Head Start: a noble idea with poor results

The people of Utah understand families and children as well as or better than most. So it comes as no surprise that we would have a vested interest in Utah children who may be struggling at an early age. Head Start is a preschool program intended to help disadvantaged children. At first blush, this “Great Society” program appears to be just another liberal government program with good intentions. But it has gone wrong, terribly wrong, and has wasted billions of dollars to boot.

The 2010 Head Start Impact Study, conducted by the U.S. Department of Health and Human Sevices, tracked the progress of 3- and 4-year-olds from their entrance into Head Start through kindergarten and the first grade. Overall, the program appears to have little or no effect on the children it purports to help.

For the 4-year old group, compared with children not given access to Head Start, the program failed to improve the abilities of participating children on 41 academic measures, including language and math skills and literacy. The impact was also very minimal for 70 out of 71 socio-emotional, health and parenting outcomes.

Overall, as David Muhlhausen of the Heritage Foundation explained, “Head Start failed to have an effect on 110 out of 112 outcome measures for the 4-year-old group. For the 3-year-old group, Head Start failed to have an impact on 106 out of 112 measures, with five beneficial impacts and one harmful impact.”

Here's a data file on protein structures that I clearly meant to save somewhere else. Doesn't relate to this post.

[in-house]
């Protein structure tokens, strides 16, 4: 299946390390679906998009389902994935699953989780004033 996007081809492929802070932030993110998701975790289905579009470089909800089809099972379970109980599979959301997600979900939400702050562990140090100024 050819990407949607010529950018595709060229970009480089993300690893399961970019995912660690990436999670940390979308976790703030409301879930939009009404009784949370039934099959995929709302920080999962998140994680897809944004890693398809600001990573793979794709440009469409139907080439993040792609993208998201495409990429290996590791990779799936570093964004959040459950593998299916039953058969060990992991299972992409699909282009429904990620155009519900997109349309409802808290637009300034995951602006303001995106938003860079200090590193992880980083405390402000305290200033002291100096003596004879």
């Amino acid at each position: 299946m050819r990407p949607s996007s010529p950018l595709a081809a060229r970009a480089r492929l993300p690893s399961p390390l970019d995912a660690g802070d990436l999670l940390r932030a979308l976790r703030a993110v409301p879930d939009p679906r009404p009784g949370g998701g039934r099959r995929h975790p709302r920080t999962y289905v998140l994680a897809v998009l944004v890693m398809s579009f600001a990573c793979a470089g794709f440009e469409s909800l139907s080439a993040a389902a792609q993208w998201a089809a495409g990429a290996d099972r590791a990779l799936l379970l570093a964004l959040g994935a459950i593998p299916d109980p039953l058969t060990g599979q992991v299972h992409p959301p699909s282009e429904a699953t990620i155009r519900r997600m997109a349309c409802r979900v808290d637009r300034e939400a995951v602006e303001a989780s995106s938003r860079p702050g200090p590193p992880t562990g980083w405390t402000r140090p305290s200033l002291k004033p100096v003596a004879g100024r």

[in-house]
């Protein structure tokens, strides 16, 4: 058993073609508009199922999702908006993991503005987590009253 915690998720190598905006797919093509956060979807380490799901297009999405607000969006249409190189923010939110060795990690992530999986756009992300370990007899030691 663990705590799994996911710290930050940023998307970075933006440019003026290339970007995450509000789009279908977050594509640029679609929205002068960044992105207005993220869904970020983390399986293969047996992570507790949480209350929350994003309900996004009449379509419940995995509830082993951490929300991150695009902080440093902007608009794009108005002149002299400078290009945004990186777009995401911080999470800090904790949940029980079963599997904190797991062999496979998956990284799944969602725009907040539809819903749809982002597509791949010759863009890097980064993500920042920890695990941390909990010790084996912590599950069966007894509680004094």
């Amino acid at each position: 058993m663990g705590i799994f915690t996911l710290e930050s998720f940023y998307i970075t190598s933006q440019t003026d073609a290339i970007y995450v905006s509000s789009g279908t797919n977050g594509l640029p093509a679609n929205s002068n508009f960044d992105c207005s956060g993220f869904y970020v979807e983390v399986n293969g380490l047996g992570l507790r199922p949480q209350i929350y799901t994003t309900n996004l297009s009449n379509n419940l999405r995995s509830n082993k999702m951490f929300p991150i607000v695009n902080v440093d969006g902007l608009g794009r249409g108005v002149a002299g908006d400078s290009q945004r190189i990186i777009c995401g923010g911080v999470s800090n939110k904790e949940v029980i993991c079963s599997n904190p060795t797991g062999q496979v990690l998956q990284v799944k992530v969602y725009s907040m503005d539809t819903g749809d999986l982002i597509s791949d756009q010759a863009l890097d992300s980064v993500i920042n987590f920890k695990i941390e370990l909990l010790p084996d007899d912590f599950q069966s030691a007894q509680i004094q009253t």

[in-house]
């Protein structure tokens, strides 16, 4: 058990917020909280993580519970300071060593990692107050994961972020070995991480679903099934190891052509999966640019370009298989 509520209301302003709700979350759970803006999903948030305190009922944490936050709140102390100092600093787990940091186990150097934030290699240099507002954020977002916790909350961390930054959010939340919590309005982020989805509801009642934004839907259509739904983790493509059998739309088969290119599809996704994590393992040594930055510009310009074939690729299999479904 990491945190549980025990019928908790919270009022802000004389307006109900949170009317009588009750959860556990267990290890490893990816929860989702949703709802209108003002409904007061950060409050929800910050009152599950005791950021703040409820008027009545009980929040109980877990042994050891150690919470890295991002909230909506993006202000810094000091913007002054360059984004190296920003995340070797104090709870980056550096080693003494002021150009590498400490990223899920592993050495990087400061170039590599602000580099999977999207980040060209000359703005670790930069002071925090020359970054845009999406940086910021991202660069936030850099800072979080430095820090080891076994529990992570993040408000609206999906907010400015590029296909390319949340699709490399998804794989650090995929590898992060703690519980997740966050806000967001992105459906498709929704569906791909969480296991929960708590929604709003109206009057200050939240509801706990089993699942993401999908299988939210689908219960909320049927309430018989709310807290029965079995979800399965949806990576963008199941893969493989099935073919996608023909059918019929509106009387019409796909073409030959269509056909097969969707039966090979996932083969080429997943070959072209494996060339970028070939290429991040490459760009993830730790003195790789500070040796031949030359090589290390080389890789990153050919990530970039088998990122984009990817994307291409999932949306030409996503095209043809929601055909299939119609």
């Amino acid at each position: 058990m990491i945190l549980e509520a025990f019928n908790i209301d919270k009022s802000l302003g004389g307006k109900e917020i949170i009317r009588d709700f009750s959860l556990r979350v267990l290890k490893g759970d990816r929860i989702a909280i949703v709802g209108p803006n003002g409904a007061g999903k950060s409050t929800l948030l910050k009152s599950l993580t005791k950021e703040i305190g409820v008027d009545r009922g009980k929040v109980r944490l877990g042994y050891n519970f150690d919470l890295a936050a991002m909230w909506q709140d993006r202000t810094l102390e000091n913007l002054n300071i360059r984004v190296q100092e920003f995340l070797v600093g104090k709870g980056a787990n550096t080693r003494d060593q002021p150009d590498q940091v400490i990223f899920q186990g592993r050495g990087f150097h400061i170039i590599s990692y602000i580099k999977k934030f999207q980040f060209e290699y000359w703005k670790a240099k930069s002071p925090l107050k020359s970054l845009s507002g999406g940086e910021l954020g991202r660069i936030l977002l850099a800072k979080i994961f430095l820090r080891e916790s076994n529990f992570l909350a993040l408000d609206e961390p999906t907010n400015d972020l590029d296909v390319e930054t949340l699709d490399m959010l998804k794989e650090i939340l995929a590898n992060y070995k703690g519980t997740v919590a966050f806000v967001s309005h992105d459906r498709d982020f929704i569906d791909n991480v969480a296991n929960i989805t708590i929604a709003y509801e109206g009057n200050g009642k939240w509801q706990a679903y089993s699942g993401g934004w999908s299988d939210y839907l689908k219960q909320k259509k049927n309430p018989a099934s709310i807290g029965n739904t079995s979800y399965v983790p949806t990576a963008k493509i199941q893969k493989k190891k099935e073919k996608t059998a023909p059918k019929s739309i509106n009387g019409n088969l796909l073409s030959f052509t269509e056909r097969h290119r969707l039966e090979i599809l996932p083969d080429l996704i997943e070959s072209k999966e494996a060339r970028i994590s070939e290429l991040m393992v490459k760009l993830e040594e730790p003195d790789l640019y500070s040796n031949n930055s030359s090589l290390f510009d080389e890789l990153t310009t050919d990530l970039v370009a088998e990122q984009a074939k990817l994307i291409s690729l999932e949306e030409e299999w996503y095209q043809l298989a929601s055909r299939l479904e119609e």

Head Start’s national budget of $7.24 billion in fiscal year 2010 is overwhelming, but President Obama’s fiscal year 2011 Head Start budget request of $8.22 billion easily surpasses that figure. At the very least, immediate cost cutting measures need to be implemented to reduce the Head Start budget by at least 20 percent.

The current acting director of the Office of Management and Budget (OMB), Jeffrey Zients, wholeheartedly believes that empirical evidence should move policymaking. He recently said that “too many important programs have never been formally evaluated. And when they have, the results of those evaluations have not been fully taken into the decision-making process, at the level of either budgetary decisions or management practices.”

At a cost of more than $7,000 for each of Utah’s 5,400 children participating in Head Start ($38 million total), no matter how well intentioned the program may be, it should be obvious to even the most empathetic citizen that this government boondoggle needs to be dramatically scaled back, and whatever funds remain should be given to each state, which can then decide how best to help its disadvantaged children.